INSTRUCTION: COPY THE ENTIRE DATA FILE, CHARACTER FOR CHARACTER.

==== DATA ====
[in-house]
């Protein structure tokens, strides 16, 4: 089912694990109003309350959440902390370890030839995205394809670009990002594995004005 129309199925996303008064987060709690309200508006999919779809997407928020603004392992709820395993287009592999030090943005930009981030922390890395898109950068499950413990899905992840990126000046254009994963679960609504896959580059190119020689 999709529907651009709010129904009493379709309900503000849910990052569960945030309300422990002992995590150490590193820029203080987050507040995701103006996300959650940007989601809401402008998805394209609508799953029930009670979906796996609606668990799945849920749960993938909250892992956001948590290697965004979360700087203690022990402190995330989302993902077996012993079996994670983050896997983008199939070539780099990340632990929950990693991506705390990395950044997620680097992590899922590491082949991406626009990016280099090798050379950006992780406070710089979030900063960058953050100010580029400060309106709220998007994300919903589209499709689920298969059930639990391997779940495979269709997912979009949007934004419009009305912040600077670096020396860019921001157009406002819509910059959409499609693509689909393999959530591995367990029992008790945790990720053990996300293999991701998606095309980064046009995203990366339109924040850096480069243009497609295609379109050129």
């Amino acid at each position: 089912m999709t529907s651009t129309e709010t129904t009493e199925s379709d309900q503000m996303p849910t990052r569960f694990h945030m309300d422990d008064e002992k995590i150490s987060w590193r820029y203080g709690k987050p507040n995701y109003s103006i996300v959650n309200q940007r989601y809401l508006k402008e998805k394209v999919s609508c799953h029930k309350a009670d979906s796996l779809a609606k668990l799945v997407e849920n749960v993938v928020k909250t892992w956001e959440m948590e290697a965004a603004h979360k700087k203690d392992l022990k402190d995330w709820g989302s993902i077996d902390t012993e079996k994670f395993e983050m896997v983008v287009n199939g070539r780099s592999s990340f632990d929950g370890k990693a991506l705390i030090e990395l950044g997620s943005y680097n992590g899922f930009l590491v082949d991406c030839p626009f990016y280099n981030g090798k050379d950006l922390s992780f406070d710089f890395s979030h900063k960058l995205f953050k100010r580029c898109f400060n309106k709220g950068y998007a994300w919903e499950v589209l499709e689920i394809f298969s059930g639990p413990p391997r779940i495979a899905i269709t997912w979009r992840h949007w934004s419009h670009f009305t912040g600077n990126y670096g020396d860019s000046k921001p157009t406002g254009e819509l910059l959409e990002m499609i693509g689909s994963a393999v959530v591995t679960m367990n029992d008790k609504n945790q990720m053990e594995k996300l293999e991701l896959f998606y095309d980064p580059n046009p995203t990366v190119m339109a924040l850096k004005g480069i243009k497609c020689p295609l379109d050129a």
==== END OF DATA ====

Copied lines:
[in-house]
């Protein structure tokens, strides 16, 4: 089912694990109003309350959440902390370890030839995205394809670009990002594995004005 129309199925996303008064987060709690309200508006999919779809997407928020603004392992709820395993287009592999030090943005930009981030922390890395898109950068499950413990899905992840990126000046254009994963679960609504896959580059190119020689 999709529907651009709010129904009493379709309900503000849910990052569960945030309300422990002992995590150490590193820029203080987050507040995701103006996300959650940007989601809401402008998805394209609508799953029930009670979906796996609606668990799945849920749960993938909250892992956001948590290697965004979360700087203690022990402190995330989302993902077996012993079996994670983050896997983008199939070539780099990340632990929950990693991506705390990395950044997620680097992590899922590491082949991406626009990016280099090798050379950006992780406070710089979030900063960058953050100010580029400060309106709220998007994300919903589209499709689920298969059930639990391997779940495979269709997912979009949007934004419009009305912040600077670096020396860019921001157009406002819509910059959409499609693509689909393999959530591995367990029992008790945790990720053990996300293999991701998606095309980064046009995203990366339109924040850096480069243009497609295609379109050129």
């Amino acid at each position: 089912m999709t529907s651009t129309e709010t129904t009493e199925s379709d309900q503000m996303p849910t990052r569960f694990h945030m309300d422990d008064e002992k995590i150490s987060w590193r820029y203080g709690k987050p507040n995701y109003s103006i996300v959650n309200q940007r989601y809401l508006k402008e998805k394209v999919s609508c799953h029930k309350a009670d979906s796996l779809a609606k668990l799945v997407e849920n749960v993938v928020k909250t892992w956001e959440m948590e290697a965004a603004h979360k700087k203690d392992l022990k402190d995330w709820g989302s993902i077996d902390t012993e079996k994670f395993e983050m896997v983008v287009n199939g070539r780099s592999s990340f632990d929950g370890k990693a991506l705390i030090e990395l950044g997620s943005y680097n992590g899922f930009l590491v082949d991406c030839p626009f990016y280099n981030g090798k050379d950006l922390s992780f406070d710089f890395s979030h900063k960058l995205f953050k100010r580029c898109f400060n309106k709220g950068y998007a994300w919903e499950v589209l499709e689920i394809f298969s059930g639990p413990p391997r779940i495979a899905i269709t997912w979009r992840h949007w934004s419009h670009f009305t912040g600077n990126y670096g020396d860019s000046k921001p157009t406002g254009e819509l910059l959409e990002m499609i693509g689909s994963a393999v959530v591995t679960m367990n029992d008790k609504n945790q990720m053990e594995k996300l293999e991701l896959f998606y095309d980064p580059n046009p995203t990366v190119m339109a924040l850096k004005g480069i243009k497609c020689p295609l379109d050129a």